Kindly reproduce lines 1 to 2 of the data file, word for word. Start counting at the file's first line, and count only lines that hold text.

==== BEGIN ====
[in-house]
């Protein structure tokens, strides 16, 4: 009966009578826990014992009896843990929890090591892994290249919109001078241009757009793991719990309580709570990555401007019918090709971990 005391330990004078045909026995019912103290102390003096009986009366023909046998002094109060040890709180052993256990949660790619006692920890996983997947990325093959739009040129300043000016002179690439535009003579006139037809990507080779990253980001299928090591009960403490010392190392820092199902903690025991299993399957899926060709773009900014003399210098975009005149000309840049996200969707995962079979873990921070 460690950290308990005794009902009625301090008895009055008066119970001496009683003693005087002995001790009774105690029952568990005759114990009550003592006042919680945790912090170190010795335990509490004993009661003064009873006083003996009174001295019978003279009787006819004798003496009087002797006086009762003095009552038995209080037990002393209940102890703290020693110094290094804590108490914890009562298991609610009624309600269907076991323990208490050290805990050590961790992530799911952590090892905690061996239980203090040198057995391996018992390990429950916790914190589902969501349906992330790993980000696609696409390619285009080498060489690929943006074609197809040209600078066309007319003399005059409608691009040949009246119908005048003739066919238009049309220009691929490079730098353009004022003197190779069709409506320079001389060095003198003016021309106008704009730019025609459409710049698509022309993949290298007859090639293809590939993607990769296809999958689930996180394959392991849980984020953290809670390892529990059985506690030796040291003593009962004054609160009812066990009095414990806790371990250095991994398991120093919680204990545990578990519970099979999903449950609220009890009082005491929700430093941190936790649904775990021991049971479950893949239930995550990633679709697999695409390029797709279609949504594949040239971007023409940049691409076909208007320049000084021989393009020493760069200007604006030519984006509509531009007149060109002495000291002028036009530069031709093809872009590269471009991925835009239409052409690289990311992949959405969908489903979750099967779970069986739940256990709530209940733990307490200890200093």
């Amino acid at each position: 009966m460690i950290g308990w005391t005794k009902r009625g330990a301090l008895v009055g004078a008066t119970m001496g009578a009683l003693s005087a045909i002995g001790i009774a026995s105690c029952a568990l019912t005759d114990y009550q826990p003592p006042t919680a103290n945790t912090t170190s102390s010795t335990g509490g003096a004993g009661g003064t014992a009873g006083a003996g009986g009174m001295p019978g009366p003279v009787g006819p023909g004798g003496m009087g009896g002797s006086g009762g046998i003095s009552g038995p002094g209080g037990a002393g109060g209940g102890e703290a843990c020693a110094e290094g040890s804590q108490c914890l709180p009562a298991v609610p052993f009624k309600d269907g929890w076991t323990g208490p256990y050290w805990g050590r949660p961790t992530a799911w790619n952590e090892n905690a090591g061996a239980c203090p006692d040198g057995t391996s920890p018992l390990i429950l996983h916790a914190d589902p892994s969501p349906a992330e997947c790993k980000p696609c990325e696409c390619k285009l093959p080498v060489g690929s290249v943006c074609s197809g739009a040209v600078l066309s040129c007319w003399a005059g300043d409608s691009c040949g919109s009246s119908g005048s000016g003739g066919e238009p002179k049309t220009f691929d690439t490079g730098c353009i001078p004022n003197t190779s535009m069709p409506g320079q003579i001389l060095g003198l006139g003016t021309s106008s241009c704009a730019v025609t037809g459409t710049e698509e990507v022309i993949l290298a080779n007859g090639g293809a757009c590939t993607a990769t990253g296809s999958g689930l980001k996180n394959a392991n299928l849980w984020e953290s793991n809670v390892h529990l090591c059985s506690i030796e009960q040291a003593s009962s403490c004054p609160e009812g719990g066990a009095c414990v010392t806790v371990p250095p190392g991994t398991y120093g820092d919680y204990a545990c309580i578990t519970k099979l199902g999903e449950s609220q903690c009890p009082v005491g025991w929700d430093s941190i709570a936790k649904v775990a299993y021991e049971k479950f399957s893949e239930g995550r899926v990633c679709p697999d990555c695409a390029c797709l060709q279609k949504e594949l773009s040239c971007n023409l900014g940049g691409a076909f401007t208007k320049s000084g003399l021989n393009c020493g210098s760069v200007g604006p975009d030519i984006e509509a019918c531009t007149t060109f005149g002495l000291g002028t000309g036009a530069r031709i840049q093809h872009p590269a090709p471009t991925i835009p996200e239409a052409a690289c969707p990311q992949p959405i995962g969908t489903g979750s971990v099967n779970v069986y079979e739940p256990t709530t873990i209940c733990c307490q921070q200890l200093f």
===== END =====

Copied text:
[in-house]
């Protein structure tokens, strides 16, 4: 009966009578826990014992009896843990929890090591892994290249919109001078241009757009793991719990309580709570990555401007019918090709971990 005391330990004078045909026995019912103290102390003096009986009366023909046998002094109060040890709180052993256990949660790619006692920890996983997947990325093959739009040129300043000016002179690439535009003579006139037809990507080779990253980001299928090591009960403490010392190392820092199902903690025991299993399957899926060709773009900014003399210098975009005149000309840049996200969707995962079979873990921070 460690950290308990005794009902009625301090008895009055008066119970001496009683003693005087002995001790009774105690029952568990005759114990009550003592006042919680945790912090170190010795335990509490004993009661003064009873006083003996009174001295019978003279009787006819004798003496009087002797006086009762003095009552038995209080037990002393209940102890703290020693110094290094804590108490914890009562298991609610009624309600269907076991323990208490050290805990050590961790992530799911952590090892905690061996239980203090040198057995391996018992390990429950916790914190589902969501349906992330790993980000696609696409390619285009080498060489690929943006074609197809040209600078066309007319003399005059409608691009040949009246119908005048003739066919238009049309220009691929490079730098353009004022003197190779069709409506320079001389060095003198003016021309106008704009730019025609459409710049698509022309993949290298007859090639293809590939993607990769296809999958689930996180394959392991849980984020953290809670390892529990059985506690030796040291003593009962004054609160009812066990009095414990806790371990250095991994398991120093919680204990545990578990519970099979999903449950609220009890009082005491929700430093941190936790649904775990021991049971479950893949239930995550990633679709697999695409390029797709279609949504594949040239971007023409940049691409076909208007320049000084021989393009020493760069200007604006030519984006509509531009007149060109002495000291002028036009530069031709093809872009590269471009991925835009239409052409690289990311992949959405969908489903979750099967779970069986739940256990709530209940733990307490200890200093």